The market for on-line food retail stocks remains very volatile as investors try to position themselves to be part of the company whose concept ultimately becomes dominant, industry analysts told SN last week.
"Everyone is looking for the next Microsoft," said Jonathan Ziegler, San Francisco-based managing director of Deutsche Bank/Alex Brown, New York.
According to Gary Giblen, New York-based managing director for Banc of America Securities, San Francisco, "Every time another company goes public, investor interest shifts as people tell themselves, maybe this will be the successful one. So there's still a lot of volatility in the area of e-tailing."
That seemed evident during 1999, when three new Internet food retailers went public -- Priceline.com, Stamford, Conn., in April; Streamline.com, Westwood, Mass., in May; and Webvan, Foster City, Calif., in November -- to join Peapod, Skokie, Ill., on the nation's stock exchanges.
But some of the new issues declined by year-end (see chart, Page 13). Streamline's stock rose 12.3%, while Webvan stock fell 33.7% and Priceline declined 42.9%. Peapod, meanwhile, saw its stock price rise 26.6%.
Ziegler said the on-line food group benefitted for a while from a well-managed media effort by Webvan at the time of its initial public offering. "That spooked some investors into believing stocks of brick-and-mortar supermarkets have had it, prompting some investors to move to Internet stocks as a major growth area," he said.
"And with the relatively sluggish same-store sales growth among those B&M companies, investors didn't need much of a push to leave the old standbys and go to e-commerce company stocks."
Giblen said the performance of e-tailing stocks will probably remain erratic for the foreseeable future. "Half the time, they trade at variance with one another, depending on which one is hot. And the other times, the market sees food e-tailing as a big opportunity and the whole group prospers."
Mark Rowen, senior Internet retail analyst for Prudential Securities, New York, said he sees on-line food retailing developing in two directions: those that cater to convenience for order fulfillment, like Peapod, Streamline and Webvan, and those that are price-oriented, like Priceline.
Ziegler said he expects additional on-line companies to move into the public arena, with HomeGrocer.com the next to launch an IPO, "and the public seems willing to cough up funds to invest," he noted.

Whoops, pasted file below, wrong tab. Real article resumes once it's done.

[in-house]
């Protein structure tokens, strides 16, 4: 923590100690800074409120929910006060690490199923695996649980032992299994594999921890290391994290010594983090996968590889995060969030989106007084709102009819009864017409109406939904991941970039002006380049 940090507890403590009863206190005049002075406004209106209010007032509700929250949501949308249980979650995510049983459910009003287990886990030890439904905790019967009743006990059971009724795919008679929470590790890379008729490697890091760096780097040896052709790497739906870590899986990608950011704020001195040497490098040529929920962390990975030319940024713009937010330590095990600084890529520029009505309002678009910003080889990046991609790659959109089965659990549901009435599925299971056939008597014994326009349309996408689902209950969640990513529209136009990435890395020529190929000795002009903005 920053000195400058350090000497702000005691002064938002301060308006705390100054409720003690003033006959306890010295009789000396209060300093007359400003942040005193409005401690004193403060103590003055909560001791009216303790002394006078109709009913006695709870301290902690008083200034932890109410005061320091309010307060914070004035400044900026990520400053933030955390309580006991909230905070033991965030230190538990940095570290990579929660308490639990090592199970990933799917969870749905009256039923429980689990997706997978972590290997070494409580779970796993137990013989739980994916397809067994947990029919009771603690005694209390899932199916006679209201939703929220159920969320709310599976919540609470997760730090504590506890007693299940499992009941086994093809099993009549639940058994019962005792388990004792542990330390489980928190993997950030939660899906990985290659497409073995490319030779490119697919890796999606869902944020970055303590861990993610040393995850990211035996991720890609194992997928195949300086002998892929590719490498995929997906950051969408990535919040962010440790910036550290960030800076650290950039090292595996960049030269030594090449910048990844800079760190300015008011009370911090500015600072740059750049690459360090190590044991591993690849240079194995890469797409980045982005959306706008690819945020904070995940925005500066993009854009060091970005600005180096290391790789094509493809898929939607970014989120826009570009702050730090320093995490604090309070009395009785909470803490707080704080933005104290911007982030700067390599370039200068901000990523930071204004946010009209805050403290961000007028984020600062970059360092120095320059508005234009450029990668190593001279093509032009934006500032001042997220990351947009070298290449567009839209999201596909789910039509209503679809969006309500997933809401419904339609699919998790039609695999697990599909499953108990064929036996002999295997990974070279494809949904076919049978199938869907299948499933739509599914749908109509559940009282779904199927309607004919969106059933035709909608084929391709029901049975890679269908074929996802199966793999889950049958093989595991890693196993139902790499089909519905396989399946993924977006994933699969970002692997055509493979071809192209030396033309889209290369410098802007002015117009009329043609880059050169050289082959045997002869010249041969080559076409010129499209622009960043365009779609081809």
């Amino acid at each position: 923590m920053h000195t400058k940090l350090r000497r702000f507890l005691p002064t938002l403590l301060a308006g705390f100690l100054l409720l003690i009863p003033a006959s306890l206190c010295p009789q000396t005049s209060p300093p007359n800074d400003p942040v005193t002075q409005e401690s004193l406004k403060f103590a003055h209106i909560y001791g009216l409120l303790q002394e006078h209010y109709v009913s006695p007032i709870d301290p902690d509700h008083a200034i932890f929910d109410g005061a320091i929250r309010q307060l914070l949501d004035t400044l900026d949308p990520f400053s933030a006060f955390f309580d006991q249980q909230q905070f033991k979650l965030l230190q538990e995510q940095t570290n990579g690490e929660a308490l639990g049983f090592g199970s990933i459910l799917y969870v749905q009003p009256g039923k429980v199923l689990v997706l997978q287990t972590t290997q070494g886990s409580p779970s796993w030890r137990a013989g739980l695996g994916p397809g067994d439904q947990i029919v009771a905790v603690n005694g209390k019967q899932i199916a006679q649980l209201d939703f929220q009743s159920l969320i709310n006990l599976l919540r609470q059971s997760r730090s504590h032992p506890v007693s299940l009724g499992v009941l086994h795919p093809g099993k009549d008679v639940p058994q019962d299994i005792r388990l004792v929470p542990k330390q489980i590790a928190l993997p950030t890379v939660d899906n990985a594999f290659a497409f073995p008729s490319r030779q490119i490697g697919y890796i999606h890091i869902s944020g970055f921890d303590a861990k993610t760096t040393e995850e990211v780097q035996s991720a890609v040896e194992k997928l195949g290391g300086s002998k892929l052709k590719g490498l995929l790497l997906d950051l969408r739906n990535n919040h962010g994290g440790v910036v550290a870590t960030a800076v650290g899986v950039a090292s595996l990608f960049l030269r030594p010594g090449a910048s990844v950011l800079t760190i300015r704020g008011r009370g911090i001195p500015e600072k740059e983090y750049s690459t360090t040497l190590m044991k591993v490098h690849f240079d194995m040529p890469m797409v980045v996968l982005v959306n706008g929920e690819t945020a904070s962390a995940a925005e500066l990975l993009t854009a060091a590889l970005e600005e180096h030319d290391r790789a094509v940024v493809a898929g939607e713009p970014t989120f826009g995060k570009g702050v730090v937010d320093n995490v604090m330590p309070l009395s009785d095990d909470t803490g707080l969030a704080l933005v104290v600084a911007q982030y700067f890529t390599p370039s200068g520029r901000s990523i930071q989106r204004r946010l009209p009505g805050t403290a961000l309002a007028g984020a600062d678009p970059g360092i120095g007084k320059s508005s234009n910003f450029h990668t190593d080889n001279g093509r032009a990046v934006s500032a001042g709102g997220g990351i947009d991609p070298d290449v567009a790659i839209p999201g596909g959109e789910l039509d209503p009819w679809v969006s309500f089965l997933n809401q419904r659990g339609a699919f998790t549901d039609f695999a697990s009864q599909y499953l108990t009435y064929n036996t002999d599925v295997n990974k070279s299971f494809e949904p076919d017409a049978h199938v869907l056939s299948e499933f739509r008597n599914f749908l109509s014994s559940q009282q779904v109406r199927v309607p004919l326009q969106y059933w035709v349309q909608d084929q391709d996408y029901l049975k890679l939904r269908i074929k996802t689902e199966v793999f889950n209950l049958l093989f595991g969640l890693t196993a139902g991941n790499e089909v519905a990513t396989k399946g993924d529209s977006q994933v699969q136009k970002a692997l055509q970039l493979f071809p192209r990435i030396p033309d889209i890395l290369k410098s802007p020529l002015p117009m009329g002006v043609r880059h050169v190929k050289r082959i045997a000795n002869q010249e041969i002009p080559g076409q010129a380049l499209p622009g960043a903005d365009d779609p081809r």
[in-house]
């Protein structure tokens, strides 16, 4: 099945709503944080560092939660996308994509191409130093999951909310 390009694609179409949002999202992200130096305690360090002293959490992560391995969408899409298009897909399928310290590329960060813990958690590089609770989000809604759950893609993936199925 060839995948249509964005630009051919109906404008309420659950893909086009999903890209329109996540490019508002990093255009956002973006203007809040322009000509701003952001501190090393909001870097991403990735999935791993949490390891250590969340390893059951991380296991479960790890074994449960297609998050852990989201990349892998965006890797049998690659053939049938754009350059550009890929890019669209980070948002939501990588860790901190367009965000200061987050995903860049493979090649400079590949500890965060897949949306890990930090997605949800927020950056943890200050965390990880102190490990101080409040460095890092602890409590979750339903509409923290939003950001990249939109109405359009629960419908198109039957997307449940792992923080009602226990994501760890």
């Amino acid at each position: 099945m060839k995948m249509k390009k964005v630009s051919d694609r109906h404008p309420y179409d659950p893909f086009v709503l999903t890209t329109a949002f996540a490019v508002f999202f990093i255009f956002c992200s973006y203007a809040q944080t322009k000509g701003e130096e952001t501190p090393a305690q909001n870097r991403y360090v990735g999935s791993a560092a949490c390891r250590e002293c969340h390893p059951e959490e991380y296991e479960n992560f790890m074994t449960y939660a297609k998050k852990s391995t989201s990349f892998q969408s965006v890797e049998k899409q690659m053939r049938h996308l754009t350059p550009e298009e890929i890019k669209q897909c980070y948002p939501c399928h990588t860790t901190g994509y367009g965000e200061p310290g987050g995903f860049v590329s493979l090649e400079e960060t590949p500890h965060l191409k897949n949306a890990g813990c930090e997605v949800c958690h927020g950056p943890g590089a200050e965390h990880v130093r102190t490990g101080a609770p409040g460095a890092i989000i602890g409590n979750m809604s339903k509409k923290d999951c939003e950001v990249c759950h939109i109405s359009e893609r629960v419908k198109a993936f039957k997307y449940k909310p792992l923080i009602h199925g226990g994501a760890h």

However, while noting that on-line food retailing is likely to appeal to only about 10% of the population, he said, "I suppose 10% of a $450 billion market is a good niche to go after."
Giblen said e-tailing stocks are likely to grow faster than conventional supermarket stocks, pointing out that Streamline is currently Supervalu's largest customer and its fastest-growing company, albeit starting from a very low base.
Analysts' comments about each of the on-line food stocks follow:
Peapod benefitted last year from the entry of Webvan "and the attendant publicity that drew attention to the opportunities overall for e-tailing," Giblen said.
Streamline.com benefitted from overall investor interest in new on-line technologies, Ziegler said.
However, despite the initial enthusiasm for Streamline, Ziegler questioned its model, which is designed to deliver goods to refrigerator-freezers in customers' garages, "which appeals to a limited consumer base of two-income families living in the suburbs with the money but not the time to shop."
Webvan's stock was hurt because it operates in only a single market, San Francisco, Ziegler said. However, he said, the stock's performance could improve as Webvan fulfills its commitment to go into 28 more markets in the next few years, including Atlanta by the end of 2000, followed by Chicago, Dallas, Seattle and Washington.
Priceline.com's stock got ahead of itself in 1999, Rowen said. "After the company went public, its stock went up to levels that were unsustainable," he said. "But I think this year we will see the stock take an upswing as people begin to realize how powerful this business is."
Giblen expressed less enthusiasm for the Priceline model. "The system is very cumbersome for buying food, and I question whether people want to bid on everyday items like food," he said -- an opinion Rowen rebutted by saying it takes people only a few minutes on-line to place their bids.